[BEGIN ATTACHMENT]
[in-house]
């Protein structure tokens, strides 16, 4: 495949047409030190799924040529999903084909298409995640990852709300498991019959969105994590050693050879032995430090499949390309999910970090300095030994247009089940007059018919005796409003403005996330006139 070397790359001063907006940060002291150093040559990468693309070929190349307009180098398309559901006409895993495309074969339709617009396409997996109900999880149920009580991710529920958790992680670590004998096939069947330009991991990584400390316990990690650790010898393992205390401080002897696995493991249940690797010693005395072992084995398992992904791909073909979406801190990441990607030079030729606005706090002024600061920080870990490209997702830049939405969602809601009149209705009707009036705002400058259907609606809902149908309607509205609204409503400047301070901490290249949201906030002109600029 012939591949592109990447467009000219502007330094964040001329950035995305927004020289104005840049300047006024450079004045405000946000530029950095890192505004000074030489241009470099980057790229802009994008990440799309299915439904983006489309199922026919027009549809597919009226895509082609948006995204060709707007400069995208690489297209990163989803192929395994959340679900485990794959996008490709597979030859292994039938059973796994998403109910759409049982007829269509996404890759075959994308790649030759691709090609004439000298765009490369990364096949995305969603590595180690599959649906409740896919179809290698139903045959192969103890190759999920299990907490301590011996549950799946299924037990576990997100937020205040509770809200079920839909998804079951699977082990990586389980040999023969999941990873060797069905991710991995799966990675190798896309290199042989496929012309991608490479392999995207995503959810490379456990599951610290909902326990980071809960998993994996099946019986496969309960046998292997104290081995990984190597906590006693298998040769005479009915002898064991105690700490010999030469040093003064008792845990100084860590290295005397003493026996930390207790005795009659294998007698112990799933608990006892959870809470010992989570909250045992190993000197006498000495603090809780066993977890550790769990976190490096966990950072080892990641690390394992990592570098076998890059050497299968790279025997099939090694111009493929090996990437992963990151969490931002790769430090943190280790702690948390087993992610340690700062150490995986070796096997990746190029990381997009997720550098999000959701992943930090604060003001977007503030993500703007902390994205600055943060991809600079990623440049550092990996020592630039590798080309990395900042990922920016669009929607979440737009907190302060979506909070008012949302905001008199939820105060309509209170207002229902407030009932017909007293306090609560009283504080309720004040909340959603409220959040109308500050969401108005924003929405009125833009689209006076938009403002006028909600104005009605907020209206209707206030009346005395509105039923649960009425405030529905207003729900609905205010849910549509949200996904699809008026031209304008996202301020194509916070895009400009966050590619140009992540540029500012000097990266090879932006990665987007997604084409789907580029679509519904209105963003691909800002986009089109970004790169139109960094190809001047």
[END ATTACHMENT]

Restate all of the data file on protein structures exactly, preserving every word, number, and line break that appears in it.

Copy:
[in-house]
């Protein structure tokens, strides 16, 4: 495949047409030190799924040529999903084909298409995640990852709300498991019959969105994590050693050879032995430090499949390309999910970090300095030994247009089940007059018919005796409003403005996330006139 070397790359001063907006940060002291150093040559990468693309070929190349307009180098398309559901006409895993495309074969339709617009396409997996109900999880149920009580991710529920958790992680670590004998096939069947330009991991990584400390316990990690650790010898393992205390401080002897696995493991249940690797010693005395072992084995398992992904791909073909979406801190990441990607030079030729606005706090002024600061920080870990490209997702830049939405969602809601009149209705009707009036705002400058259907609606809902149908309607509205609204409503400047301070901490290249949201906030002109600029 012939591949592109990447467009000219502007330094964040001329950035995305927004020289104005840049300047006024450079004045405000946000530029950095890192505004000074030489241009470099980057790229802009994008990440799309299915439904983006489309199922026919027009549809597919009226895509082609948006995204060709707007400069995208690489297209990163989803192929395994959340679900485990794959996008490709597979030859292994039938059973796994998403109910759409049982007829269509996404890759075959994308790649030759691709090609004439000298765009490369990364096949995305969603590595180690599959649906409740896919179809290698139903045959192969103890190759999920299990907490301590011996549950799946299924037990576990997100937020205040509770809200079920839909998804079951699977082990990586389980040999023969999941990873060797069905991710991995799966990675190798896309290199042989496929012309991608490479392999995207995503959810490379456990599951610290909902326990980071809960998993994996099946019986496969309960046998292997104290081995990984190597906590006693298998040769005479009915002898064991105690700490010999030469040093003064008792845990100084860590290295005397003493026996930390207790005795009659294998007698112990799933608990006892959870809470010992989570909250045992190993000197006498000495603090809780066993977890550790769990976190490096966990950072080892990641690390394992990592570098076998890059050497299968790279025997099939090694111009493929090996990437992963990151969490931002790769430090943190280790702690948390087993992610340690700062150490995986070796096997990746190029990381997009997720550098999000959701992943930090604060003001977007503030993500703007902390994205600055943060991809600079990623440049550092990996020592630039590798080309990395900042990922920016669009929607979440737009907190302060979506909070008012949302905001008199939820105060309509209170207002229902407030009932017909007293306090609560009283504080309720004040909340959603409220959040109308500050969401108005924003929405009125833009689209006076938009403002006028909600104005009605907020209206209707206030009346005395509105039923649960009425405030529905207003729900609905205010849910549509949200996904699809008026031209304008996202301020194509916070895009400009966050590619140009992540540029500012000097990266090879932006990665987007997604084409789907580029679509519904209105963003691909800002986009089109970004790169139109960094190809001047």